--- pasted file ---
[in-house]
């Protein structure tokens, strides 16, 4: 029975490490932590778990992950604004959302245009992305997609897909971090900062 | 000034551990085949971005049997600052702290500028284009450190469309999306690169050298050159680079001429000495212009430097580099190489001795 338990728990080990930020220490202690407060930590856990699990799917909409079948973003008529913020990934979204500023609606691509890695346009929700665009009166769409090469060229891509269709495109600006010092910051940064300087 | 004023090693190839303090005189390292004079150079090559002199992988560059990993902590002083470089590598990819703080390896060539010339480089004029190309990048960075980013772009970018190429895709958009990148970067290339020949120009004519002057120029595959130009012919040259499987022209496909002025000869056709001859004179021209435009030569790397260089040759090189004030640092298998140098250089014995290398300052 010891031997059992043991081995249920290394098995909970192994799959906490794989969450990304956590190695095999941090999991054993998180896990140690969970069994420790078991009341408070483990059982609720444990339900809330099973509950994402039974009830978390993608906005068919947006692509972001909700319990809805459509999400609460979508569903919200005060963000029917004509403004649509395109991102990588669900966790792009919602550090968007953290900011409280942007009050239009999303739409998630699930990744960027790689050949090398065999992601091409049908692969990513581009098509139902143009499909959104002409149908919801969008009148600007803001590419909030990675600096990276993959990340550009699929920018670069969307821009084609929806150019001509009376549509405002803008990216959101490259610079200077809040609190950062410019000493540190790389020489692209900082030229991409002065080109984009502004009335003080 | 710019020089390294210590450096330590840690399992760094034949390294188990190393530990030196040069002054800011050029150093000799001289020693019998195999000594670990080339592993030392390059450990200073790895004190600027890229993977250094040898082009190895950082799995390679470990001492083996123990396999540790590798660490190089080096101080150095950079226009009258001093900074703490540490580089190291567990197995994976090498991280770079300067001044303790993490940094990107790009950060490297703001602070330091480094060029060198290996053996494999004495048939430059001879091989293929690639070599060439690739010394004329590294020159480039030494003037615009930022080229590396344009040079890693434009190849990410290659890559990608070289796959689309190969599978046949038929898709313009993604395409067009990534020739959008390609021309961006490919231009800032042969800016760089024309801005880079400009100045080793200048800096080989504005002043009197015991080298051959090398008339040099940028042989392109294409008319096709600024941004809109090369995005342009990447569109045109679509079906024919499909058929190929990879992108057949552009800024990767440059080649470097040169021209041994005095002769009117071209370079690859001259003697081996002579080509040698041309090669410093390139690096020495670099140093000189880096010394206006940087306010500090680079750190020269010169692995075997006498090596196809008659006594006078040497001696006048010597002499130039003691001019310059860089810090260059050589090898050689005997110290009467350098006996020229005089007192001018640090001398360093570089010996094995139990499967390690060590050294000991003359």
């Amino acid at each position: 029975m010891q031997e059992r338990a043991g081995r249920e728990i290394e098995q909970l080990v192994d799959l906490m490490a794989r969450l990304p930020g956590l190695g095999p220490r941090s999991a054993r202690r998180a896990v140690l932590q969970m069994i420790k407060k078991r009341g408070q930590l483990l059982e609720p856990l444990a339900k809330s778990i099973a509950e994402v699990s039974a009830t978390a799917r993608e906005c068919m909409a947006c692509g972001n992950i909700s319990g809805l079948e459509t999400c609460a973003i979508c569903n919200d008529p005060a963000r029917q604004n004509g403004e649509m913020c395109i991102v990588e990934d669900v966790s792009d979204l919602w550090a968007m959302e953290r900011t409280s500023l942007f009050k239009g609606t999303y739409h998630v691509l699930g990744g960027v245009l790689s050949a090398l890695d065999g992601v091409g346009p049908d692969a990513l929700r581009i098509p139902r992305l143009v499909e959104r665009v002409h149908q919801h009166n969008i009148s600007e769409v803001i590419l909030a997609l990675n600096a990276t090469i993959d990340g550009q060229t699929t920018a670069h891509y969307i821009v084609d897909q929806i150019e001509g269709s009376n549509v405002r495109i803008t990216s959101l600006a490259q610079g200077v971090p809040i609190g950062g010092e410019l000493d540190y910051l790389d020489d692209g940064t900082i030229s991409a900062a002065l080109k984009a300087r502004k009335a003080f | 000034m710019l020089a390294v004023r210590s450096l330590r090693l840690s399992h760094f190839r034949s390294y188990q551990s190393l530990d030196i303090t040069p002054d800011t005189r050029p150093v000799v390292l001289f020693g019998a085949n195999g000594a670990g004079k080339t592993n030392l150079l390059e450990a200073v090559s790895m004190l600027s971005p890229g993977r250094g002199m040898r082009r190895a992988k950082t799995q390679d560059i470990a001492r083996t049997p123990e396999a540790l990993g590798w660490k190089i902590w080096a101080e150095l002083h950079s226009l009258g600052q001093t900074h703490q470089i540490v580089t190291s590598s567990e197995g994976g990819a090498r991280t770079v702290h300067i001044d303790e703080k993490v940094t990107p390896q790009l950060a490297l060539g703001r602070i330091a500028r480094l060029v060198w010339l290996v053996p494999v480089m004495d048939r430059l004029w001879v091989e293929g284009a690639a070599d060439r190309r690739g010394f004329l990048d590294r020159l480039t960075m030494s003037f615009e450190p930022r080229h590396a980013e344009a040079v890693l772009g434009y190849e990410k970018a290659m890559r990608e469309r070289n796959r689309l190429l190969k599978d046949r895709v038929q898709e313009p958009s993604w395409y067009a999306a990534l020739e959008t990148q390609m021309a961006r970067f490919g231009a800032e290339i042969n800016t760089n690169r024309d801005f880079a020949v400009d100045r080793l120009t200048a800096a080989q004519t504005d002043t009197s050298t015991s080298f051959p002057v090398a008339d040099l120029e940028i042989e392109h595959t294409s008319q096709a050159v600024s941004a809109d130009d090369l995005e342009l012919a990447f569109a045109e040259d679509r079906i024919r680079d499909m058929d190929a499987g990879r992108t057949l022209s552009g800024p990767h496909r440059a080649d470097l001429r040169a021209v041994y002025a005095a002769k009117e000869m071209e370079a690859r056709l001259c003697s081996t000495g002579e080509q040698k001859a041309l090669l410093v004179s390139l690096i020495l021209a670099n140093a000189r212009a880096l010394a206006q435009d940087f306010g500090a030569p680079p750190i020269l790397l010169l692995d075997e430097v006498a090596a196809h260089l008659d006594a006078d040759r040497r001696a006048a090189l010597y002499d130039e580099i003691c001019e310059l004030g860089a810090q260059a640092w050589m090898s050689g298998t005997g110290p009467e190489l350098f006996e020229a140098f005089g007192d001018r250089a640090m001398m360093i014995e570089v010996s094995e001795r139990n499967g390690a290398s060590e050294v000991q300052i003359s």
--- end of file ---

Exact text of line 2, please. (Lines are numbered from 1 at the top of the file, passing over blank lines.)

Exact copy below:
């Protein structure tokens, strides 16, 4: 029975490490932590778990992950604004959302245009992305997609897909971090900062 | 000034551990085949971005049997600052702290500028284009450190469309999306690169050298050159680079001429000495212009430097580099190489001795 338990728990080990930020220490202690407060930590856990699990799917909409079948973003008529913020990934979204500023609606691509890695346009929700665009009166769409090469060229891509269709495109600006010092910051940064300087 | 004023090693190839303090005189390292004079150079090559002199992988560059990993902590002083470089590598990819703080390896060539010339480089004029190309990048960075980013772009970018190429895709958009990148970067290339020949120009004519002057120029595959130009012919040259499987022209496909002025000869056709001859004179021209435009030569790397260089040759090189004030640092298998140098250089014995290398300052 010891031997059992043991081995249920290394098995909970192994799959906490794989969450990304956590190695095999941090999991054993998180896990140690969970069994420790078991009341408070483990059982609720444990339900809330099973509950994402039974009830978390993608906005068919947006692509972001909700319990809805459509999400609460979508569903919200005060963000029917004509403004649509395109991102990588669900966790792009919602550090968007953290900011409280942007009050239009999303739409998630699930990744960027790689050949090398065999992601091409049908692969990513581009098509139902143009499909959104002409149908919801969008009148600007803001590419909030990675600096990276993959990340550009699929920018670069969307821009084609929806150019001509009376549509405002803008990216959101490259610079200077809040609190950062410019000493540190790389020489692209900082030229991409002065080109984009502004009335003080 | 710019020089390294210590450096330590840690399992760094034949390294188990190393530990030196040069002054800011050029150093000799001289020693019998195999000594670990080339592993030392390059450990200073790895004190600027890229993977250094040898082009190895950082799995390679470990001492083996123990396999540790590798660490190089080096101080150095950079226009009258001093900074703490540490580089190291567990197995994976090498991280770079300067001044303790993490940094990107790009950060490297703001602070330091480094060029060198290996053996494999004495048939430059001879091989293929690639070599060439690739010394004329590294020159480039030494003037615009930022080229590396344009040079890693434009190849990410290659890559990608070289796959689309190969599978046949038929898709313009993604395409067009990534020739959008390609021309961006490919231009800032042969800016760089024309801005880079400009100045080793200048800096080989504005002043009197015991080298051959090398008339040099940028042989392109294409008319096709600024941004809109090369995005342009990447569109045109679509079906024919499909058929190929990879992108057949552009800024990767440059080649470097040169021209041994005095002769009117071209370079690859001259003697081996002579080509040698041309090669410093390139690096020495670099140093000189880096010394206006940087306010500090680079750190020269010169692995075997006498090596196809008659006594006078040497001696006048010597002499130039003691001019310059860089810090260059050589090898050689005997110290009467350098006996020229005089007192001018640090001398360093570089010996094995139990499967390690060590050294000991003359």